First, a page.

organizations but also other types of organizations such as a government
agency (federal, state, provincial, or local), user group, or trade
association. It should be noted that individual firms are not considered
to be organizations.
From the SA Standards Board Operations Manual
5.4.1 Balloting group
The balloting group shall provide for the development of consensus by
all interests significantly affected by the scope of the standard. This
is achieved through a balance of such interests in the balloting group
membership. Balance is defined as the avoidance of dominance by any
single interest category. ..............
........ Sponsors are required to classify the relationship of each
member of the balloting group relative to the scope of standards
activity (for example, producer, user, and general interest). Where
appropriate, additional classifications, such as "testing laboratory" or
"academic," may be used. This decision should be based on the effect the
standard may have on participants not already recognized by the primary
are classified in relation to the interests of their organization.
Individuals are classified based on their technical background, which
may be related to their employment, job functions, or experience.
.......... No group (classification) is permitted to constitute 50% or
more of the balloting group membership. Care shall be taken to ensure
that all classes of interest are represented to the extent possible.
From the LMSC P&P
3.4.1 Voting Guidance
It is expected that LMSC Executive Committee members will vote as both
professionals and as individual experts, except under the Directed
Position provisions of Procedure 8, and not as a member of any affiliate
block (organization, alliance, company, consortium, special interest
group, etc.). If substantive evidence is presented to the LMSC Chair
that this provision is violated, the LMSC Executive Committee will meet
to consider what, if any, action to take on the presented evidence. Such
action may include any action up to and including a recommendation for
removal from office.
..... Working Group members shall participate in the consensus process
in a manner consistent with their professional expert opinion as
individuals, and not as organizational representatives.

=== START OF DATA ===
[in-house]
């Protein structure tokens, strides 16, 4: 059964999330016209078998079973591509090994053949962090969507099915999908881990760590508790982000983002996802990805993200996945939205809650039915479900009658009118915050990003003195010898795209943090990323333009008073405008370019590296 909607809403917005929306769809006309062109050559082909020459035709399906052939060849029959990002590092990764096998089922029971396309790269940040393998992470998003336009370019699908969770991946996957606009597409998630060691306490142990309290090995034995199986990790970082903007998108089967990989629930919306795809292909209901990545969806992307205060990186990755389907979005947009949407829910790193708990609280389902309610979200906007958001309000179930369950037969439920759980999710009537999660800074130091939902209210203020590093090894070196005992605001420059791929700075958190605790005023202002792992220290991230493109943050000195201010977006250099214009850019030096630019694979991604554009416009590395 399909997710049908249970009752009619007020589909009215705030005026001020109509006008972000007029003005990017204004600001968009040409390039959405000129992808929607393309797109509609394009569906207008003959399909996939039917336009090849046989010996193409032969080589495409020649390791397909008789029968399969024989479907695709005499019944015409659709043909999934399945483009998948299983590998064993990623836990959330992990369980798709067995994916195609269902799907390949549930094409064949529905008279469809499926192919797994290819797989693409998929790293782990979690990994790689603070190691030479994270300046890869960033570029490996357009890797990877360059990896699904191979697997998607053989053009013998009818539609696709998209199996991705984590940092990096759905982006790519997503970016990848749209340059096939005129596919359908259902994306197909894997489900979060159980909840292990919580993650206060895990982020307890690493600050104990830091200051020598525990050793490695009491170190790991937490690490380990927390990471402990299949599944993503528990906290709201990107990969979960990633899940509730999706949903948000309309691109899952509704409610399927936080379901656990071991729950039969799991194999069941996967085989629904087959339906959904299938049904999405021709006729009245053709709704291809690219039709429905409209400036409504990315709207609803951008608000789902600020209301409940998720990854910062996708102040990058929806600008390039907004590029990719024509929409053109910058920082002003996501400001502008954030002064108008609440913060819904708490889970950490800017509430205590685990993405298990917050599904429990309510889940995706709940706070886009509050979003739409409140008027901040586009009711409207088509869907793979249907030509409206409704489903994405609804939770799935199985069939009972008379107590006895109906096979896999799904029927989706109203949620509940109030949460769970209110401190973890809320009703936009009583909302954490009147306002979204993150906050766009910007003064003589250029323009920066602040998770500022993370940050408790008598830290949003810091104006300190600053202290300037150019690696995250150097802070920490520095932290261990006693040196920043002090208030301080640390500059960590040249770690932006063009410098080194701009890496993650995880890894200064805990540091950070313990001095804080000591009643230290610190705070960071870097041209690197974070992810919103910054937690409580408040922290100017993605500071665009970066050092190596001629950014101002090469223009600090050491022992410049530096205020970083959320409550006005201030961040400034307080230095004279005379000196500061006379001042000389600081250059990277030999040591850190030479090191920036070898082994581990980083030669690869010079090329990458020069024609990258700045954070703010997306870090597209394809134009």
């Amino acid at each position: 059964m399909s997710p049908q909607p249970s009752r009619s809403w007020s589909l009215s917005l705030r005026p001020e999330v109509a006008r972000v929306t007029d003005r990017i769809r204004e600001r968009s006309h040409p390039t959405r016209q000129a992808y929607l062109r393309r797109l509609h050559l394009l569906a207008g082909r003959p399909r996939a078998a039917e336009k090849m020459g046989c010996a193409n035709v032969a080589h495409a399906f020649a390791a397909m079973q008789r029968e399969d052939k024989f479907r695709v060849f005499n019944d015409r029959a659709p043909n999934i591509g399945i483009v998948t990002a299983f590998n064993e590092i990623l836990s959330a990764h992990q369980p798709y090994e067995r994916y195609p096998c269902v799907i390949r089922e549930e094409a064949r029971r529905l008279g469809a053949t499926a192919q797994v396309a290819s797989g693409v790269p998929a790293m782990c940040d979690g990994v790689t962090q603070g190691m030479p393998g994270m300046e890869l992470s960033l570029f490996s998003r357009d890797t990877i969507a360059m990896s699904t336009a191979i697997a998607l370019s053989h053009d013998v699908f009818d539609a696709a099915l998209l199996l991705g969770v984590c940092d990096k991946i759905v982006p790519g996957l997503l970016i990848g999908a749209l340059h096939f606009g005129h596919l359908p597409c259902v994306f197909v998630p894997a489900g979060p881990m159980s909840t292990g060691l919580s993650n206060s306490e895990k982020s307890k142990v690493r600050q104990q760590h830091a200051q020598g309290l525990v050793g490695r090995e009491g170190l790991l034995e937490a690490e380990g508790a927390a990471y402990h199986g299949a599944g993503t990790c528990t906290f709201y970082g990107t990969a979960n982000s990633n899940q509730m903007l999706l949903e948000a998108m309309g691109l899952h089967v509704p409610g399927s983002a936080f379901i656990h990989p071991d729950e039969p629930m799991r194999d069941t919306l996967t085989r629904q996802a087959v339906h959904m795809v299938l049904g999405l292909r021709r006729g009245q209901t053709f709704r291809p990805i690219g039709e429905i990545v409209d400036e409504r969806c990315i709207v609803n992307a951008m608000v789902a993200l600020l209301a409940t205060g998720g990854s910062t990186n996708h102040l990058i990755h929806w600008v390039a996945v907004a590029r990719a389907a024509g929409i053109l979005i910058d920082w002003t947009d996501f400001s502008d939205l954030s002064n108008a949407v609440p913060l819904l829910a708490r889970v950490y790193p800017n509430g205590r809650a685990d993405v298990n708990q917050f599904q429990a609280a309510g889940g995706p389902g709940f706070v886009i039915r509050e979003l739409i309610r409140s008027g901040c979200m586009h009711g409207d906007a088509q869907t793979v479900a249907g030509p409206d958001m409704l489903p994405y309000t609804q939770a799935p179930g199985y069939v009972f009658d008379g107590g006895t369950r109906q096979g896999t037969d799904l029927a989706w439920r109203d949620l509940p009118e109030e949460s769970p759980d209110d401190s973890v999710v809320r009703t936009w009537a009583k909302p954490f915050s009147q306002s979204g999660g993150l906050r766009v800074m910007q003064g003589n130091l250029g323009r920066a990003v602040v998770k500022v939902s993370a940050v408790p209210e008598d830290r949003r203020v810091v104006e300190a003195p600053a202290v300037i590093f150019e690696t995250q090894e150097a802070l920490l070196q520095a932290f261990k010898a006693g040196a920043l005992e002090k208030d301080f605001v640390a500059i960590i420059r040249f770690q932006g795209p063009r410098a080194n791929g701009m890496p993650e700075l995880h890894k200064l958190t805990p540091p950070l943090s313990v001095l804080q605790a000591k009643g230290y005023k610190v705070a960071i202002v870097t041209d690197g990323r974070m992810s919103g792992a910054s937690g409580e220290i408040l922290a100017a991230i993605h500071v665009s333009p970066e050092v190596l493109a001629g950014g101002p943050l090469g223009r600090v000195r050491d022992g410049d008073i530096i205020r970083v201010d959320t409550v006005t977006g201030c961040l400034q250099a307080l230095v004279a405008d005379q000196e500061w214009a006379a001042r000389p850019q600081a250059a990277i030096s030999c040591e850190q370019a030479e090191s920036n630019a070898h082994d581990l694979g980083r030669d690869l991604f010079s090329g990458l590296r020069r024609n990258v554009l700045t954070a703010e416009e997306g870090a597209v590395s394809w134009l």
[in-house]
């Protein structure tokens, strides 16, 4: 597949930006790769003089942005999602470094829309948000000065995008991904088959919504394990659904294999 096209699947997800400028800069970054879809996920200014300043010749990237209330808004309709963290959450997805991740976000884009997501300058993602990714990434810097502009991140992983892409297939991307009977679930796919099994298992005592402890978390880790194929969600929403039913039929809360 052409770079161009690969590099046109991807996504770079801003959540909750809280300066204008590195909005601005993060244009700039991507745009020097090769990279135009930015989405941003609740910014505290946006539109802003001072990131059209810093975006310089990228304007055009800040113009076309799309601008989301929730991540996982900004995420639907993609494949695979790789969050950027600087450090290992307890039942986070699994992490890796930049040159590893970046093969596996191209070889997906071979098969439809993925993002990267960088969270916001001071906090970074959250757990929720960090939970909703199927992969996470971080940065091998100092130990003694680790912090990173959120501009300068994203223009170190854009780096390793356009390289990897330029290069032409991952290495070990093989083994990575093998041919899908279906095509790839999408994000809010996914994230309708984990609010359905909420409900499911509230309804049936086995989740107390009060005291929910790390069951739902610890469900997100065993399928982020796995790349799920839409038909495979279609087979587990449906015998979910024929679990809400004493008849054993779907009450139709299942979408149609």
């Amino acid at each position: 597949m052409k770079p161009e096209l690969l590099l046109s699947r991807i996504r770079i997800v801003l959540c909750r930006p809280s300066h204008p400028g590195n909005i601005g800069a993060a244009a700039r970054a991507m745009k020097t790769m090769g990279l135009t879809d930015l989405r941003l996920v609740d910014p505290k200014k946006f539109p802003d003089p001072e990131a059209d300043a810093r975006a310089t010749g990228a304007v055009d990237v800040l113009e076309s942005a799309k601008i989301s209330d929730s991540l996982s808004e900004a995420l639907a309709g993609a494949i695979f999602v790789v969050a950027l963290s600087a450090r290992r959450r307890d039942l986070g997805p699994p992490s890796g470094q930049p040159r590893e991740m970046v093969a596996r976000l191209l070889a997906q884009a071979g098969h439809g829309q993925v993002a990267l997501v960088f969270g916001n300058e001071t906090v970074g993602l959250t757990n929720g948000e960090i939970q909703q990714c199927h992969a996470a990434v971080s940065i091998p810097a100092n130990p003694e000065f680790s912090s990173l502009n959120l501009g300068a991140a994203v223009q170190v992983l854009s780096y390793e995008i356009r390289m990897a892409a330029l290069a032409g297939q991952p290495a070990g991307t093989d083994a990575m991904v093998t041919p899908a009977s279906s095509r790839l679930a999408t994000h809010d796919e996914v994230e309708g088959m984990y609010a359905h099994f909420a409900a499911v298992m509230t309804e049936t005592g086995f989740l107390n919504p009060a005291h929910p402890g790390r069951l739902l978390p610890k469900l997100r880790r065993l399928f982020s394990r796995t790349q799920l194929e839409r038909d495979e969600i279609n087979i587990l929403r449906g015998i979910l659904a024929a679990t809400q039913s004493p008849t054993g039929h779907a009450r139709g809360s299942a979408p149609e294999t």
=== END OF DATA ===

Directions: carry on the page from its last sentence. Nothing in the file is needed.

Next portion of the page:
18.104.22.168 Working Group Chair's Authority
....... the Working Group Chair has the authority to: .........
....... Determine if the Working Group is dominated by an organization,
and, if so, treat that organizations' vote as one (with the approval of
the Executive Committee).
Vice Chair, IEEE 802
Communications Technology Research
AT&T Labs - Shannon Laboratory
Room B255, Building 103
180 Park Avenue
P.O. Box 971
Florham Park, NJ 07932-0971
Phone: +1 (973) 236-6925
Fax: +1 (973) 360-5877
From: Roger B. Marks [mailto:firstname.lastname@example.org]
Sent: Friday, April 04, 2003 1:23 AM
To: Sherman,Matthew J (Matthew)
Subject: RE: [802SEC] The 802.20 election procedure for July
We don't have rules against block voting. What we have is a statement
that the "Working Group Chair has the authority to Determine if the
Working Group is dominated by an organization, and, if so, treat that
organizations' vote as one (with the approval of the Executive
People from the same organization tend to vote alike. Is this a
shocking statement? Is this something we need to be embarrassed
about? I don't think so.
There is no burden of proof on individuals to show that they are
voting with an independent mind, and there is no burden of proof on
organizations to prove that their members think independently. People
from the same organization are allowed to vote the same way. This is
not against the rules!
A Working Group Chair will not find it easy to conclude that a group
is "dominated by an organization". And that's the way it should be.
This rule is, and should be, reserved for extraordinary cases. I